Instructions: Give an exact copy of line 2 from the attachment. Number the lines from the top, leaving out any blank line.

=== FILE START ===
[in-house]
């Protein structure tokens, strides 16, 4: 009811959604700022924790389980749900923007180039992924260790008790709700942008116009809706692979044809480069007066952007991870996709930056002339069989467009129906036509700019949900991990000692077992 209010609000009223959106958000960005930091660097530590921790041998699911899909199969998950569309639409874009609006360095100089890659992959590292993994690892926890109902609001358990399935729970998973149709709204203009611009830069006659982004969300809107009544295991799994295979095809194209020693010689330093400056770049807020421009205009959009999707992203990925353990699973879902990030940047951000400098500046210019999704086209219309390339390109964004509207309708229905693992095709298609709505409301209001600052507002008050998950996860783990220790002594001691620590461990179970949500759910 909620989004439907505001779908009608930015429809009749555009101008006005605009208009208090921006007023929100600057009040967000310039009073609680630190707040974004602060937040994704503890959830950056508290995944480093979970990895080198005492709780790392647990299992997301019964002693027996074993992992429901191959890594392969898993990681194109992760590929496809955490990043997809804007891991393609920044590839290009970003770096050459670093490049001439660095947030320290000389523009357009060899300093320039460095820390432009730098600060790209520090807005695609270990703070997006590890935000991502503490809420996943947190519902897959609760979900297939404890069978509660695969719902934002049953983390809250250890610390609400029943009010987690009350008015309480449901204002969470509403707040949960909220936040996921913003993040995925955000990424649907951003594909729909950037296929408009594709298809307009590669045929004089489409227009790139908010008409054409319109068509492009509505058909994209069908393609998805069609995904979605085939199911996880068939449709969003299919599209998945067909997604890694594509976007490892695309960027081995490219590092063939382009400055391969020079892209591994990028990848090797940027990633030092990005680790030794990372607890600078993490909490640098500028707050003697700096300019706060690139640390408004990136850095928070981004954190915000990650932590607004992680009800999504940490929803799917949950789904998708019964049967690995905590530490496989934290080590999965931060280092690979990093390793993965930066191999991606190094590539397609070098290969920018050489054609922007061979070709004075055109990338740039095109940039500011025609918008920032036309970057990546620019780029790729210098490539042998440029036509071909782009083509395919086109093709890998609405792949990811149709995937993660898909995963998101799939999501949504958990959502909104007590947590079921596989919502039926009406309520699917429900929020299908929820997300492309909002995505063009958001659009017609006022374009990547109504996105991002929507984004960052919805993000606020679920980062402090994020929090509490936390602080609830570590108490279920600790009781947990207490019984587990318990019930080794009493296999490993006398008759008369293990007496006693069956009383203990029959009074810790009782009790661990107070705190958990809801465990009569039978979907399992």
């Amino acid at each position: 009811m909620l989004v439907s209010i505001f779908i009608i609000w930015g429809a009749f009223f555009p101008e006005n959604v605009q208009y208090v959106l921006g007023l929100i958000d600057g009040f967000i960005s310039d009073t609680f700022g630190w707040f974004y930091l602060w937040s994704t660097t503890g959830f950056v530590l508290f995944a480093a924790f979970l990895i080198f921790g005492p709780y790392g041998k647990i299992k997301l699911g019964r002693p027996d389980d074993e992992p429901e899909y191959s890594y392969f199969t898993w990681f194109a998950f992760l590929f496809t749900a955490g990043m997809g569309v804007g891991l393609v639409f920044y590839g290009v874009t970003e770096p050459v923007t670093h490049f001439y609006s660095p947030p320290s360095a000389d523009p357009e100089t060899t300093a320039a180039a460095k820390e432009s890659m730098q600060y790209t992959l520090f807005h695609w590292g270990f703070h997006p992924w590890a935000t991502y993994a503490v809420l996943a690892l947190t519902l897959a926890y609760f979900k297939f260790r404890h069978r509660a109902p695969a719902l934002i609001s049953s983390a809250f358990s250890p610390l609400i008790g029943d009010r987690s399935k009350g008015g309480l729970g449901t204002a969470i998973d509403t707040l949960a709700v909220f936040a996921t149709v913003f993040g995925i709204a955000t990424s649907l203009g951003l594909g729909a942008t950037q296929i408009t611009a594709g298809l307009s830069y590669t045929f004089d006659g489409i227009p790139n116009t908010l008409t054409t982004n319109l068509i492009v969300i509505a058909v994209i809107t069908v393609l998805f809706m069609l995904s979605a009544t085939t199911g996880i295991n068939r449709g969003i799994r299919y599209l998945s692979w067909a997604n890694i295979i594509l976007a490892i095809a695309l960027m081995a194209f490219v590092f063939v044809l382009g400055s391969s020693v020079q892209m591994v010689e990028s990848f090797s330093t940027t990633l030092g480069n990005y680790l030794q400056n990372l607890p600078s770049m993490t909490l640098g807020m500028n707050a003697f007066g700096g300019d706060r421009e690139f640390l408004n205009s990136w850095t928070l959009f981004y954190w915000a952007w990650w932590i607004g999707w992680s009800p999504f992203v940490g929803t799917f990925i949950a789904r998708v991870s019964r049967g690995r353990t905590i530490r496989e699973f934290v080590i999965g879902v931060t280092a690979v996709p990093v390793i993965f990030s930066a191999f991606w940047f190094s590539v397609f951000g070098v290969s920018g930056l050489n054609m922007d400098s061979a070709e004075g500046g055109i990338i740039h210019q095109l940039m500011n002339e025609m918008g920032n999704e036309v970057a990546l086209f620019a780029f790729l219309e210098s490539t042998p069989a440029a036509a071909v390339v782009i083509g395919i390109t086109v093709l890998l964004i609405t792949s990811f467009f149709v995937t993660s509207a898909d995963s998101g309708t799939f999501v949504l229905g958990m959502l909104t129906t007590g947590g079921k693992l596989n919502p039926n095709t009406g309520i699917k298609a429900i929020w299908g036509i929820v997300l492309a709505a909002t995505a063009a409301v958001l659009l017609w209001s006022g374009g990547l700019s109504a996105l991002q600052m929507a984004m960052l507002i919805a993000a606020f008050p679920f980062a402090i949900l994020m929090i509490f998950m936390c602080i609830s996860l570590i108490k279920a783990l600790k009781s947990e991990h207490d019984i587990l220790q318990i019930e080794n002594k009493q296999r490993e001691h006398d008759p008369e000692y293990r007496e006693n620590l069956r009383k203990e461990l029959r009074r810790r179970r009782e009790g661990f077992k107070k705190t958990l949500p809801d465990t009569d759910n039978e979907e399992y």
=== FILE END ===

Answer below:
């Protein structure tokens, strides 16, 4: 009811959604700022924790389980749900923007180039992924260790008790709700942008116009809706692979044809480069007066952007991870996709930056002339069989467009129906036509700019949900991990000692077992 209010609000009223959106958000960005930091660097530590921790041998699911899909199969998950569309639409874009609006360095100089890659992959590292993994690892926890109902609001358990399935729970998973149709709204203009611009830069006659982004969300809107009544295991799994295979095809194209020693010689330093400056770049807020421009205009959009999707992203990925353990699973879902990030940047951000400098500046210019999704086209219309390339390109964004509207309708229905693992095709298609709505409301209001600052507002008050998950996860783990220790002594001691620590461990179970949500759910 909620989004439907505001779908009608930015429809009749555009101008006005605009208009208090921006007023929100600057009040967000310039009073609680630190707040974004602060937040994704503890959830950056508290995944480093979970990895080198005492709780790392647990299992997301019964002693027996074993992992429901191959890594392969898993990681194109992760590929496809955490990043997809804007891991393609920044590839290009970003770096050459670093490049001439660095947030320290000389523009357009060899300093320039460095820390432009730098600060790209520090807005695609270990703070997006590890935000991502503490809420996943947190519902897959609760979900297939404890069978509660695969719902934002049953983390809250250890610390609400029943009010987690009350008015309480449901204002969470509403707040949960909220936040996921913003993040995925955000990424649907951003594909729909950037296929408009594709298809307009590669045929004089489409227009790139908010008409054409319109068509492009509505058909994209069908393609998805069609995904979605085939199911996880068939449709969003299919599209998945067909997604890694594509976007490892695309960027081995490219590092063939382009400055391969020079892209591994990028990848090797940027990633030092990005680790030794990372607890600078993490909490640098500028707050003697700096300019706060690139640390408004990136850095928070981004954190915000990650932590607004992680009800999504940490929803799917949950789904998708019964049967690995905590530490496989934290080590999965931060280092690979990093390793993965930066191999991606190094590539397609070098290969920018050489054609922007061979070709004075055109990338740039095109940039500011025609918008920032036309970057990546620019780029790729210098490539042998440029036509071909782009083509395919086109093709890998609405792949990811149709995937993660898909995963998101799939999501949504958990959502909104007590947590079921596989919502039926009406309520699917429900929020299908929820997300492309909002995505063009958001659009017609006022374009990547109504996105991002929507984004960052919805993000606020679920980062402090994020929090509490936390602080609830570590108490279920600790009781947990207490019984587990318990019930080794009493296999490993006398008759008369293990007496006693069956009383203990029959009074810790009782009790661990107070705190958990809801465990009569039978979907399992």